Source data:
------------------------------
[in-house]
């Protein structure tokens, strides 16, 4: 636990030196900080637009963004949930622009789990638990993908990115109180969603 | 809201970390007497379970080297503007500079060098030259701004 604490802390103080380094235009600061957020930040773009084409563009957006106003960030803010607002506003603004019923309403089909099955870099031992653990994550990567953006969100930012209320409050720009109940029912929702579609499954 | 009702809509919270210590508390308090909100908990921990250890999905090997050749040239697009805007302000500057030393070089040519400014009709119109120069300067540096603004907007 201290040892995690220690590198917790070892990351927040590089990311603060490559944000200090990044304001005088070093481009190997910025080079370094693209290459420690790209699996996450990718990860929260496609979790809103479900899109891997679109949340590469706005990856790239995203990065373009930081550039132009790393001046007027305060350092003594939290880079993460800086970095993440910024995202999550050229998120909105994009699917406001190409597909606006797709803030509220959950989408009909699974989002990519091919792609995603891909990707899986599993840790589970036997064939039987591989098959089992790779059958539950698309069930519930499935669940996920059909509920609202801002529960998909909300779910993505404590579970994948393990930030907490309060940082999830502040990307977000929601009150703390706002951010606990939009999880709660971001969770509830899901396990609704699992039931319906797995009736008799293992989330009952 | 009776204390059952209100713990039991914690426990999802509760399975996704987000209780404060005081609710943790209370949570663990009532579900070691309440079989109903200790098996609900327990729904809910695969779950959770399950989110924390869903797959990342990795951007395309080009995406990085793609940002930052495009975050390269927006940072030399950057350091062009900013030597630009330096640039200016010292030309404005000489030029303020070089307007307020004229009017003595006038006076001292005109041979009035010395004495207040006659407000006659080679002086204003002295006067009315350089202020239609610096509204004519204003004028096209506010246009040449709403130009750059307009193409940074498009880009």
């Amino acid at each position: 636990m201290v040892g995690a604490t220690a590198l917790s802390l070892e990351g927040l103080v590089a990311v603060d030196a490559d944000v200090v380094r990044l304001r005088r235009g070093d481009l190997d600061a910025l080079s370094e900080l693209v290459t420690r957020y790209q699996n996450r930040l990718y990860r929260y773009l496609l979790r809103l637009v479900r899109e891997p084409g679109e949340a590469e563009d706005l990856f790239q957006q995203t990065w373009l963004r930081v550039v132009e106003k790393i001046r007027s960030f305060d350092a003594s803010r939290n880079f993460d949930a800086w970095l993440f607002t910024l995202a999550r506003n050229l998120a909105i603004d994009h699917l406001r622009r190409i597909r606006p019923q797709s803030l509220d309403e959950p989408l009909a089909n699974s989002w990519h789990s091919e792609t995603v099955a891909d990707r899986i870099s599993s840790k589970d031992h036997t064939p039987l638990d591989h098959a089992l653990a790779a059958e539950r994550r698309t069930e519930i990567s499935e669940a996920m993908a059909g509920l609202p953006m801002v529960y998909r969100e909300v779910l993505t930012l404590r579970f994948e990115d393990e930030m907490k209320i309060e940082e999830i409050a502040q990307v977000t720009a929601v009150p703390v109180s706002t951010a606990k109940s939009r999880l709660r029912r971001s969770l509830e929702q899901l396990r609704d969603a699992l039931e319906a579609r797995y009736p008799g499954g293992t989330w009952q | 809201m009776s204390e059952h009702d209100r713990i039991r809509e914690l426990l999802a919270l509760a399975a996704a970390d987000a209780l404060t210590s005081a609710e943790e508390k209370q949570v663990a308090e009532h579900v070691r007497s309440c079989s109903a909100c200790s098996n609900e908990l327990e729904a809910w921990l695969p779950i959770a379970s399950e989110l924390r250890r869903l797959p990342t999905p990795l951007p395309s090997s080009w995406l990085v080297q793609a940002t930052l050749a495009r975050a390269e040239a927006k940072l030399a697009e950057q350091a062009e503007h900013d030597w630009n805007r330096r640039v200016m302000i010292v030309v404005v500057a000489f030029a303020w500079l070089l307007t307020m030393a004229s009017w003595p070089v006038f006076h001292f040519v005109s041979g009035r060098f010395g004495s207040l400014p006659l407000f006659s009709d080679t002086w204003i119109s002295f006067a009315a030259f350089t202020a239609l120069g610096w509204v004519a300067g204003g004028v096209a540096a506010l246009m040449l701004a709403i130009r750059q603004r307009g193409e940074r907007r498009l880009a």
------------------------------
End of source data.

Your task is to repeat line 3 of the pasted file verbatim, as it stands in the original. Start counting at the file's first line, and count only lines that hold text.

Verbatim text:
């Amino acid at each position: 636990m201290v040892g995690a604490t220690a590198l917790s802390l070892e990351g927040l103080v590089a990311v603060d030196a490559d944000v200090v380094r990044l304001r005088r235009g070093d481009l190997d600061a910025l080079s370094e900080l693209v290459t420690r957020y790209q699996n996450r930040l990718y990860r929260y773009l496609l979790r809103l637009v479900r899109e891997p084409g679109e949340a590469e563009d706005l990856f790239q957006q995203t990065w373009l963004r930081v550039v132009e106003k790393i001046r007027s960030f305060d350092a003594s803010r939290n880079f993460d949930a800086w970095l993440f607002t910024l995202a999550r506003n050229l998120a909105i603004d994009h699917l406001r622009r190409i597909r606006p019923q797709s803030l509220d309403e959950p989408l009909a089909n699974s989002w990519h789990s091919e792609t995603v099955a891909d990707r899986i870099s599993s840790k589970d031992h036997t064939p039987l638990d591989h098959a089992l653990a790779a059958e539950r994550r698309t069930e519930i990567s499935e669940a996920m993908a059909g509920l609202p953006m801002v529960y998909r969100e909300v779910l993505t930012l404590r579970f994948e990115d393990e930030m907490k209320i309060e940082e999830i409050a502040q990307v977000t720009a929601v009150p703390v109180s706002t951010a606990k109940s939009r999880l709660r029912r971001s969770l509830e929702q899901l396990r609704d969603a699992l039931e319906a579609r797995y009736p008799g499954g293992t989330w009952q | 809201m009776s204390e059952h009702d209100r713990i039991r809509e914690l426990l999802a919270l509760a399975a996704a970390d987000a209780l404060t210590s005081a609710e943790e508390k209370q949570v663990a308090e009532h579900v070691r007497s309440c079989s109903a909100c200790s098996n609900e908990l327990e729904a809910w921990l695969p779950i959770a379970s399950e989110l924390r250890r869903l797959p990342t999905p990795l951007p395309s090997s080009w995406l990085v080297q793609a940002t930052l050749a495009r975050a390269e040239a927006k940072l030399a697009e950057q350091a062009e503007h900013d030597w630009n805007r330096r640039v200016m302000i010292v030309v404005v500057a000489f030029a303020w500079l070089l307007t307020m030393a004229s009017w003595p070089v006038f006076h001292f040519v005109s041979g009035r060098f010395g004495s207040l400014p006659l407000f006659s009709d080679t002086w204003i119109s002295f006067a009315a030259f350089t202020a239609l120069g610096w509204v004519a300067g204003g004028v096209a540096a506010l246009m040449l701004a709403i130009r750059q603004r307009g193409e940074r907007r498009l880009a």